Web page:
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Investigating interpersonal communication during construction progress meetings: challenges and opportunities

Christopher A. Gorse (Senior Lecturer at the School of the Built Environment, Leeds Metropolitan University, Leeds, UK.)
Stephen Emmitt (Hoffman Professor of Innovation and Management in Building at the Department of Civil Engineering, Technical University of Denmark, Lyngby, Denmark.)

Engineering, Construction and Architectural Management

ISSN: 0969-9988

Article publication date: 1 August 2003



Progress meetings provide a central forum for requesting and exchanging the information necessary for the successful completion of construction projects. Although common to the majority of projects, little is known about the interaction between participants during these meetings. Reviews appropriateness of methodologies for the study of group interaction and discusses the problems encountered when piloting them. The review led to a focus on Bales’ interaction process analysis (IPA) as an appropriate methodology for observing, analysing and interpreting social interaction in small groups. Pilot testing and subsequent use found the method to be reliable and robust. Bales’ IPA was used to categorise and quantify communication acts of 30 site‐based progress meetings. Results indicate that the management and design team interaction is subject to interaction norms: this is predominantly task‐based, but subject to outbursts of emotional interaction, which was found to be very influential on the groups’ behaviour.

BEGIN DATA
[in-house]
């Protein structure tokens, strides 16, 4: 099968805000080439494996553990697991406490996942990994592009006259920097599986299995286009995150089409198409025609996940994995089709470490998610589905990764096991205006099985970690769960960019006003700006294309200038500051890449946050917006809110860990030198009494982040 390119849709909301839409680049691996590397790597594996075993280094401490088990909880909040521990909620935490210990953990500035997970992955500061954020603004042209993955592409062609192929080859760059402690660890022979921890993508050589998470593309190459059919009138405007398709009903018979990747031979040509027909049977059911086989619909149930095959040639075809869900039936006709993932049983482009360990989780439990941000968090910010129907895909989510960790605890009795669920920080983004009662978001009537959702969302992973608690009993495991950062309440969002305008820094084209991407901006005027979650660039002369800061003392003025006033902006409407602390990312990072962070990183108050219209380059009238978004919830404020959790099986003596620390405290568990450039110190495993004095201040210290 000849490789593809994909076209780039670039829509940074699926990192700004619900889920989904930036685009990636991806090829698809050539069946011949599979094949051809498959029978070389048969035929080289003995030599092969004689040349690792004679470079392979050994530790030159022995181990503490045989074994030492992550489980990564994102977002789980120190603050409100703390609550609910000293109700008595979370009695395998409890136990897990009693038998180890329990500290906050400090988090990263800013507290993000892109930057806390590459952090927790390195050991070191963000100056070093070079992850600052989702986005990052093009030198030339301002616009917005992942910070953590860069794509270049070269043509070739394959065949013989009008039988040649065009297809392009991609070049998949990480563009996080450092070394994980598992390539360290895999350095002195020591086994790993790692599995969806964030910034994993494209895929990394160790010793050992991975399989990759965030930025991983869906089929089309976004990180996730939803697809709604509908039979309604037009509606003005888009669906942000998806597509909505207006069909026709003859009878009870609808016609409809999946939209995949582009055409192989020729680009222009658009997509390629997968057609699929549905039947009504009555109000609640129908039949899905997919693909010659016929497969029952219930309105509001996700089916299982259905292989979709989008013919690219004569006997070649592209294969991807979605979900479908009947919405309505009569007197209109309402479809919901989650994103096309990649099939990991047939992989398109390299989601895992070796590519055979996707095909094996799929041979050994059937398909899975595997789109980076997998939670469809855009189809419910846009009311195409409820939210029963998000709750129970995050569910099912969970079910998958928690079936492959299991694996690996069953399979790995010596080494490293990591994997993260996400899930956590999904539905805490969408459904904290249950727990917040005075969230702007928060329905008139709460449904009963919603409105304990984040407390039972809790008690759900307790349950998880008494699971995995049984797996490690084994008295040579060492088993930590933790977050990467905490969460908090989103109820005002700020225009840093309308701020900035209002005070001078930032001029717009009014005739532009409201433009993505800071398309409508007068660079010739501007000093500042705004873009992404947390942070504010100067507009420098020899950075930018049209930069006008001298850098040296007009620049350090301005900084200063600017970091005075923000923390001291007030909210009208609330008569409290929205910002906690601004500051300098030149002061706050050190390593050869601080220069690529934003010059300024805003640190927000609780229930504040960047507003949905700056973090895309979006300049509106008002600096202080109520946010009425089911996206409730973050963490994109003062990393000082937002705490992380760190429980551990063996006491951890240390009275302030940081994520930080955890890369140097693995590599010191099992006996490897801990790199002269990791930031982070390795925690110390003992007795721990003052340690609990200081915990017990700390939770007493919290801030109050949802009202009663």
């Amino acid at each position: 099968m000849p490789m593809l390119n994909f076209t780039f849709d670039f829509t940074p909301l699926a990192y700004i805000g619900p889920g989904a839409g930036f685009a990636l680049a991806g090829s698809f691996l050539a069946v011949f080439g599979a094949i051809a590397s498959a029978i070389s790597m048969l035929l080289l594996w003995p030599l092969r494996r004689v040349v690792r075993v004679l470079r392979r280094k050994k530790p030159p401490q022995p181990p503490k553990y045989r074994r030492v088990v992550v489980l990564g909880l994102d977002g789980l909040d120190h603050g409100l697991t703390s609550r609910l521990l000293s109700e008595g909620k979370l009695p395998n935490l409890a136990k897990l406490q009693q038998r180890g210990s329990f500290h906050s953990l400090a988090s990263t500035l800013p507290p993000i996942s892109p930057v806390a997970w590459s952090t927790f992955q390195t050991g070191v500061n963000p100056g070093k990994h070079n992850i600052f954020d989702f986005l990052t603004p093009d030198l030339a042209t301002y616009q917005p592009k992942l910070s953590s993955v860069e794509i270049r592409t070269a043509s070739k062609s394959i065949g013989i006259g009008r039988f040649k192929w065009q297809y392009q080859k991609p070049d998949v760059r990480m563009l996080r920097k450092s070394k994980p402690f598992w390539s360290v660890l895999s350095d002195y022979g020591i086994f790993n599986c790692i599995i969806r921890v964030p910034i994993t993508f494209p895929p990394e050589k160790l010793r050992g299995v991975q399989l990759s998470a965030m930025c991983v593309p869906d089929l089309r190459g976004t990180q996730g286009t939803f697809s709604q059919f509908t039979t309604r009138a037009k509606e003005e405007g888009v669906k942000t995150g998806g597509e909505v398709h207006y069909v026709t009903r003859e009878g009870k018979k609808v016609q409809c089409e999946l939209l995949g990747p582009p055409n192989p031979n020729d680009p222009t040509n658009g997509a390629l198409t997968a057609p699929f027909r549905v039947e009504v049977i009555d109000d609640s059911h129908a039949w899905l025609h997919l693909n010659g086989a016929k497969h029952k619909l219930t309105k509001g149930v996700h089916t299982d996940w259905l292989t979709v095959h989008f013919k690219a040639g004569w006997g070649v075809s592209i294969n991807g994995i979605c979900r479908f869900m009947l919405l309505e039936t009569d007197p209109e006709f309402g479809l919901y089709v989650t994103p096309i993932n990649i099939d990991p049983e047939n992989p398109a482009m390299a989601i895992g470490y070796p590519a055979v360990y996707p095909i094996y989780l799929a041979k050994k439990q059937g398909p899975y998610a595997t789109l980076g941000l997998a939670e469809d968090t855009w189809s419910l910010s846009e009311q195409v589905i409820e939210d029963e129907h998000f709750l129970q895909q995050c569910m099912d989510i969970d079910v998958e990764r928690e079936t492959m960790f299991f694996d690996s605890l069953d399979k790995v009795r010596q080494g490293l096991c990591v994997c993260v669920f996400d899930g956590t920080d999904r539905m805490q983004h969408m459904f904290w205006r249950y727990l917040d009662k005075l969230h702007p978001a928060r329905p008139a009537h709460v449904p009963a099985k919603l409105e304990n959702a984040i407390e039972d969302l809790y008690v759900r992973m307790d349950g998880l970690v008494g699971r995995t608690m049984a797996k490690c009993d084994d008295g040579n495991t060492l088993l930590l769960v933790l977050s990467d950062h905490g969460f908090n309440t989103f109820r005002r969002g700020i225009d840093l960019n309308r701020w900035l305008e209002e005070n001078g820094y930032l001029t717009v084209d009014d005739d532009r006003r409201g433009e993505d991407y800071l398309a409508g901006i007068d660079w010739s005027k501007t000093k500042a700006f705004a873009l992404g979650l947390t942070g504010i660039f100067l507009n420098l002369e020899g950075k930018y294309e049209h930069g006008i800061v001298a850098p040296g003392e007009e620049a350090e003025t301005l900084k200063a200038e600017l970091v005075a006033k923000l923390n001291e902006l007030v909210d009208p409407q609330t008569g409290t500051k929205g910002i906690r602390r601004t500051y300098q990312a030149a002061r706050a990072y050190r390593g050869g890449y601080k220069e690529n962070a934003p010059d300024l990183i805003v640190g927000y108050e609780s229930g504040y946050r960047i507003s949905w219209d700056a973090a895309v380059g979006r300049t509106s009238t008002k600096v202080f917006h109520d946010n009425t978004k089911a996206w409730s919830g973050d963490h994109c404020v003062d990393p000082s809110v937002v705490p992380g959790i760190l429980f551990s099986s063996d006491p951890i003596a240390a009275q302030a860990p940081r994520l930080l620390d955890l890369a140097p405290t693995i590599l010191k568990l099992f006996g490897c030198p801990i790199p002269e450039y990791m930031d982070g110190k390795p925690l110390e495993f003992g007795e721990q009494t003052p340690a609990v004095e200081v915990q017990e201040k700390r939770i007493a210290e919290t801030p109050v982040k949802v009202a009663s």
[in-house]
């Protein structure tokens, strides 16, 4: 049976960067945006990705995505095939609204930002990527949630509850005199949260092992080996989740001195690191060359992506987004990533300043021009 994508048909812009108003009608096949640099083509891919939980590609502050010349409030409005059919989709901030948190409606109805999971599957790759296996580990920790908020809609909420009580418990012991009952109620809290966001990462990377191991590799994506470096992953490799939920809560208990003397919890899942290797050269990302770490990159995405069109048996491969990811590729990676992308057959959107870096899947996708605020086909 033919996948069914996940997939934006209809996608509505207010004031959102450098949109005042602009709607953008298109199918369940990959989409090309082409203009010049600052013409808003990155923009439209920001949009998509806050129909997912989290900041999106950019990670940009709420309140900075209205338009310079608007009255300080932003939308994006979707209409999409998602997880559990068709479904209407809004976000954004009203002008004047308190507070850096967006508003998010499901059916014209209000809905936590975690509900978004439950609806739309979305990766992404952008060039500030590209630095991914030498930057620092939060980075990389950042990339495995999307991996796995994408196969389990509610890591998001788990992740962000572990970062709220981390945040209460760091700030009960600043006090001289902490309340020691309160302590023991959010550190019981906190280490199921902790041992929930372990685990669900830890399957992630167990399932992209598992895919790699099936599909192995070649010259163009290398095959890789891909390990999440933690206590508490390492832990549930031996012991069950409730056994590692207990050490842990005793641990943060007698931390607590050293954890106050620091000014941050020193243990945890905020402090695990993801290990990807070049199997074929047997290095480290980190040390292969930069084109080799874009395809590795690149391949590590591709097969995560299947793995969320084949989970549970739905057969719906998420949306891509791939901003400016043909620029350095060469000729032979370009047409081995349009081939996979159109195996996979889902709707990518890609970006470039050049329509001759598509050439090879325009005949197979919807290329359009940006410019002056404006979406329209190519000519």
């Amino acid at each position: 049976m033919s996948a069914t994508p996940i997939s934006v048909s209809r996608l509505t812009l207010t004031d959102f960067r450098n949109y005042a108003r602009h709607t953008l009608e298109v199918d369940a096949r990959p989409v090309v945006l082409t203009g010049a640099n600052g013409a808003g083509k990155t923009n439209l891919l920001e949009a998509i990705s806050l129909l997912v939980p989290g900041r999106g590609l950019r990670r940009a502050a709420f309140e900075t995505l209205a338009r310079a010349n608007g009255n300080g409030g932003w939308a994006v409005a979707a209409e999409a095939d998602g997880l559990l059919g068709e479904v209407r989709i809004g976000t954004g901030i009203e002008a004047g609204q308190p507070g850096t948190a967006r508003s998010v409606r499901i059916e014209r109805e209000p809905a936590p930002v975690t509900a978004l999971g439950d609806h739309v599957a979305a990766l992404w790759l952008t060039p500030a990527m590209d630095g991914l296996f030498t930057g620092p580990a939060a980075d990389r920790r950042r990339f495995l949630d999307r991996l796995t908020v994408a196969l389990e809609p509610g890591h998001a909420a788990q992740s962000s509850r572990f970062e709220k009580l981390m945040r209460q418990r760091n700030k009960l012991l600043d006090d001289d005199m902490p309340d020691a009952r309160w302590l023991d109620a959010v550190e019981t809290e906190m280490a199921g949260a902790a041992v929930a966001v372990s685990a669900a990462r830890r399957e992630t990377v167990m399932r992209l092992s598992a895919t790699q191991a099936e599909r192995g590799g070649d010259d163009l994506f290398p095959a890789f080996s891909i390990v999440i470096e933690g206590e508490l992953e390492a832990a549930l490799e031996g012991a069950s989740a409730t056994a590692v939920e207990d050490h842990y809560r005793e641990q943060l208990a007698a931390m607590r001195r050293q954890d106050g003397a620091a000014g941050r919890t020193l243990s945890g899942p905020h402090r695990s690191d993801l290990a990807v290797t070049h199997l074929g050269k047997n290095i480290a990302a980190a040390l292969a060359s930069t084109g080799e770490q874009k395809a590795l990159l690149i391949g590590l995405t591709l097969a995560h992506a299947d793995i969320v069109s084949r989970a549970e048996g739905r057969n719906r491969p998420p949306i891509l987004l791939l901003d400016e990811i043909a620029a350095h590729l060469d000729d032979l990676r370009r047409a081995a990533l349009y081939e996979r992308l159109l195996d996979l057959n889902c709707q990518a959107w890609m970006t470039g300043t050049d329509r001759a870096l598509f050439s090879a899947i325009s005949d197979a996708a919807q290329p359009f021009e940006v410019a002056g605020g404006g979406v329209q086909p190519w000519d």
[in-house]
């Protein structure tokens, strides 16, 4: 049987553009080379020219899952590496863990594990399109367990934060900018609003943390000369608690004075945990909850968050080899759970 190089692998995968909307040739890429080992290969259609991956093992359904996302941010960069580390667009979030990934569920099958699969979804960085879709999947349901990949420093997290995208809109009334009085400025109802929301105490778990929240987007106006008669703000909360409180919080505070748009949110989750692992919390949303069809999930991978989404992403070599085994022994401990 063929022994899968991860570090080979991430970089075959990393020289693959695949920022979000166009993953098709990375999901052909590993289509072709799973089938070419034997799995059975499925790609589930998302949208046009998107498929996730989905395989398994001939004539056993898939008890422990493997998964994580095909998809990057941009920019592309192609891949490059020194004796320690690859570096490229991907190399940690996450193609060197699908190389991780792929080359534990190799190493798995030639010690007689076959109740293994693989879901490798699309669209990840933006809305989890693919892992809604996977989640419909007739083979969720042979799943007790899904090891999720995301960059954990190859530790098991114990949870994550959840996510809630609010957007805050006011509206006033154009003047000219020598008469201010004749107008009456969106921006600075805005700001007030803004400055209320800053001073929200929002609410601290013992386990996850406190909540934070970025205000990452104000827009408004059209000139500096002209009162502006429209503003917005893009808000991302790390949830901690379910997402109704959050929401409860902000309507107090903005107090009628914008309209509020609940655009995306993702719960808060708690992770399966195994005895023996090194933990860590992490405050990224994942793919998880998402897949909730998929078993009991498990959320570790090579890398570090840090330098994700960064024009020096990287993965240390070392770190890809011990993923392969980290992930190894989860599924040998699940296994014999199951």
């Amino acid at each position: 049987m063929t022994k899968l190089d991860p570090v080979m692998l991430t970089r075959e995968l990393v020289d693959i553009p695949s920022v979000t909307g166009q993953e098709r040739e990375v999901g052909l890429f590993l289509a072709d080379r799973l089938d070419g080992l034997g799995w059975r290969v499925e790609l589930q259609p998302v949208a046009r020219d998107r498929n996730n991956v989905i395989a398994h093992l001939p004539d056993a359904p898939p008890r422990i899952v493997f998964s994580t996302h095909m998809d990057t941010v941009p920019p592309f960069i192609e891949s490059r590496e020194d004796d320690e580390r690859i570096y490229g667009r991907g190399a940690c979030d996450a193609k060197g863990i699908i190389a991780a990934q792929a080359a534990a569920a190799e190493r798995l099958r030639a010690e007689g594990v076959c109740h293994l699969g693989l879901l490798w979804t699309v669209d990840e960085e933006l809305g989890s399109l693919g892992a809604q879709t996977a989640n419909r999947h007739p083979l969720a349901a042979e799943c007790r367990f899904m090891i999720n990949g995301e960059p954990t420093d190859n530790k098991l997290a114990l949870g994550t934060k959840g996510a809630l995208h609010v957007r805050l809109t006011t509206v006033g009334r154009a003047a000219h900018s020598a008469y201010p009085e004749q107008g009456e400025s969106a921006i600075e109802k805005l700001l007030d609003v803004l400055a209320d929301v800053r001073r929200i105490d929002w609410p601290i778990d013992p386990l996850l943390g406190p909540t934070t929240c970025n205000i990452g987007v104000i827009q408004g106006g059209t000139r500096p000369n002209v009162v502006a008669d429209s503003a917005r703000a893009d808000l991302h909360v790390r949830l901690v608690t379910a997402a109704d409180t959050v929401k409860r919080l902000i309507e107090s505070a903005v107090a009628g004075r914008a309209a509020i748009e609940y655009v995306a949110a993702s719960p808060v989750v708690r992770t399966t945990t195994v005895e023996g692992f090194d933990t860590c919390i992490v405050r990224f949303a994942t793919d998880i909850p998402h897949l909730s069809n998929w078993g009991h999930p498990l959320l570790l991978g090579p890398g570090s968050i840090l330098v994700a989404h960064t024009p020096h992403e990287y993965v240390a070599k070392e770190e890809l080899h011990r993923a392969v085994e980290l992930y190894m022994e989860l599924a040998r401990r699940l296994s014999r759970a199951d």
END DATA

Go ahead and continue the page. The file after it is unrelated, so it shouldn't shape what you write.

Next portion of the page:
Gorse, C.A. and Emmitt, S. (2003), "Investigating interpersonal communication during construction progress meetings: challenges and opportunities", Engineering, Construction and Architectural Management, Vol. 10 No. 4, pp. 234-244.




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